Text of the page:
A Toy Model of Hingeyness

post by Bob Jacobs (bmjacobs@telenet.be) · 2020-09-07T17:34:52.821Z · score: 10 (4 votes) · EA · GW · 7 comments

Contents

  1. Definition of Hingeyness
  2. Older decisions are hingier?
  3. Decrease in range
  4. Going extinct quickly isn't necessarily bad
  5. Is hingeyness related to slack?
  6. How probability fits in
  7. How much risk should we take?
  8. Conclusion
None
7 comments

Epistemic status: Attempt to clarify a vague concept. This should be seen as a jumping of point and not as a definitive model.


1. Definition of Hingeyness

The Hinge of History refers to a time when we have an unusually high amount of influence over the future of civilization, compared to people who lived in the eras before and after ours.

I will use the model I made for my previous question post [EA · GW] to explain why I don't think this definition is very useful. As before, in this model are only two possible choices per year. The number inside the circle refers to the amount of utility that year experiences and the two lines are the two options that this year has to decide on. The amount of utility which each option will add to the next year is written next to the lines. (link to image)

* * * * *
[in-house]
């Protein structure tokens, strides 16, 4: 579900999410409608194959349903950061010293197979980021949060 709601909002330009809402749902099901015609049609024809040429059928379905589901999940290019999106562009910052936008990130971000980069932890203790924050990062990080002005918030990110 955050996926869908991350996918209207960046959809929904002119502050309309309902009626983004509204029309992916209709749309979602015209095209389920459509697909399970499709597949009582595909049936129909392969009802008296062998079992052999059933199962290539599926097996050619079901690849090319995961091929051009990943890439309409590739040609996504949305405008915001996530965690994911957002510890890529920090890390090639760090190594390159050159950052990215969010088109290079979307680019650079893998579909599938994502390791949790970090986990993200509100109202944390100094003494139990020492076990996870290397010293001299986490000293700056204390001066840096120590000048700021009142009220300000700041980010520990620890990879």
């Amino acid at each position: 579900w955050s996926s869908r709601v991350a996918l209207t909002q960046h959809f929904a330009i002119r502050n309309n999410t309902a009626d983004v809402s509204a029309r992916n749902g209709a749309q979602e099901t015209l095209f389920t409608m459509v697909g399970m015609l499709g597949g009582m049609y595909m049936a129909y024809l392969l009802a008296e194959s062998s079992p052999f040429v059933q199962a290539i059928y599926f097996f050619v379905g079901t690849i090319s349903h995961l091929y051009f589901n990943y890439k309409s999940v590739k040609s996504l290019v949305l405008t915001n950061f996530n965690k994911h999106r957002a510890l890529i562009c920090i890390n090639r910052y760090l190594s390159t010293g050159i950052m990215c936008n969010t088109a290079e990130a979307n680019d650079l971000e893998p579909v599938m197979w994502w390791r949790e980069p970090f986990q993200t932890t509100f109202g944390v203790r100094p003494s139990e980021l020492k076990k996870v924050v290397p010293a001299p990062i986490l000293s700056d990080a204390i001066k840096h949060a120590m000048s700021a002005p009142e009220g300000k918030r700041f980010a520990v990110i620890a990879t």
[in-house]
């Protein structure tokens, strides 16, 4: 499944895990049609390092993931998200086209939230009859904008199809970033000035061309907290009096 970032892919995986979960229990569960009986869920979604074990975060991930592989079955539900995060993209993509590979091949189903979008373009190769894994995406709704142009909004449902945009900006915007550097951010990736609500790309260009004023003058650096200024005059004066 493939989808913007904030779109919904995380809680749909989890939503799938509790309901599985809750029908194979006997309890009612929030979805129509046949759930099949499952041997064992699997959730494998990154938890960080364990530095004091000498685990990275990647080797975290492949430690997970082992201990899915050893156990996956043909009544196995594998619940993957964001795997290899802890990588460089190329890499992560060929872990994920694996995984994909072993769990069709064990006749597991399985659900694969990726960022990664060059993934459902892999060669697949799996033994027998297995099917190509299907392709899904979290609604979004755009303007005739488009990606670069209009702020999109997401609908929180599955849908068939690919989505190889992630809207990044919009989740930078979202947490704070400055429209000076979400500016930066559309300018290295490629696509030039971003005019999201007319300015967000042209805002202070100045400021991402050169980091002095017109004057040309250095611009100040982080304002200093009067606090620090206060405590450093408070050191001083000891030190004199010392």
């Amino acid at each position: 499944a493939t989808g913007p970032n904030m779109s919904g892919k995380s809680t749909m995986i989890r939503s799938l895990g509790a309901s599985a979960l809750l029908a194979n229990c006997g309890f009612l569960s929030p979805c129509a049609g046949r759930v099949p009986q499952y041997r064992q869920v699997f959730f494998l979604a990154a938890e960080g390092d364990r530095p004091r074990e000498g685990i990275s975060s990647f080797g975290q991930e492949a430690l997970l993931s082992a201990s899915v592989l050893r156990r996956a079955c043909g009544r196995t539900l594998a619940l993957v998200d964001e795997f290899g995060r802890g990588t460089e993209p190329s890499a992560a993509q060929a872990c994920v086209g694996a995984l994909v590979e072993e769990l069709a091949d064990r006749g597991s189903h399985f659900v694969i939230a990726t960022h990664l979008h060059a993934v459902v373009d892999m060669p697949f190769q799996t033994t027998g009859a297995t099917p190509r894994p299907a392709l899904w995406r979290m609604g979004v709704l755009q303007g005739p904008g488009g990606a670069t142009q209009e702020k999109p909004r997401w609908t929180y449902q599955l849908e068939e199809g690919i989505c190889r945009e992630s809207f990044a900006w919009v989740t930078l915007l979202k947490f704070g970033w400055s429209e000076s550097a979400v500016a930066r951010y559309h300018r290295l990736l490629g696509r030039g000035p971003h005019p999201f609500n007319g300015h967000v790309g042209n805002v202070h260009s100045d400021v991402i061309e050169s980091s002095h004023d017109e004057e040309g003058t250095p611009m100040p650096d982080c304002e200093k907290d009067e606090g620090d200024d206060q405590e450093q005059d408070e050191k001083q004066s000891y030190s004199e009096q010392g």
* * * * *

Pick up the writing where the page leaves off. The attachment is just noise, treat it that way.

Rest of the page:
2. Older decisions are hingier?

I think we all agree that we should try to avoid the option that will lead to better results in the next year, but will create less utility in the long run. In this model the year with 1 utility could choose the +2 option, but it should choose the +1 option because it leads to better options next year. Let's assume that all life dies after the last batch of years. The 1 utility then 3 utility then 0 utility option is the worst because you've generated 4 utility in total. 1-3-6 is just as good as 1-2-7, but 1-2- 8 is clearly the best path.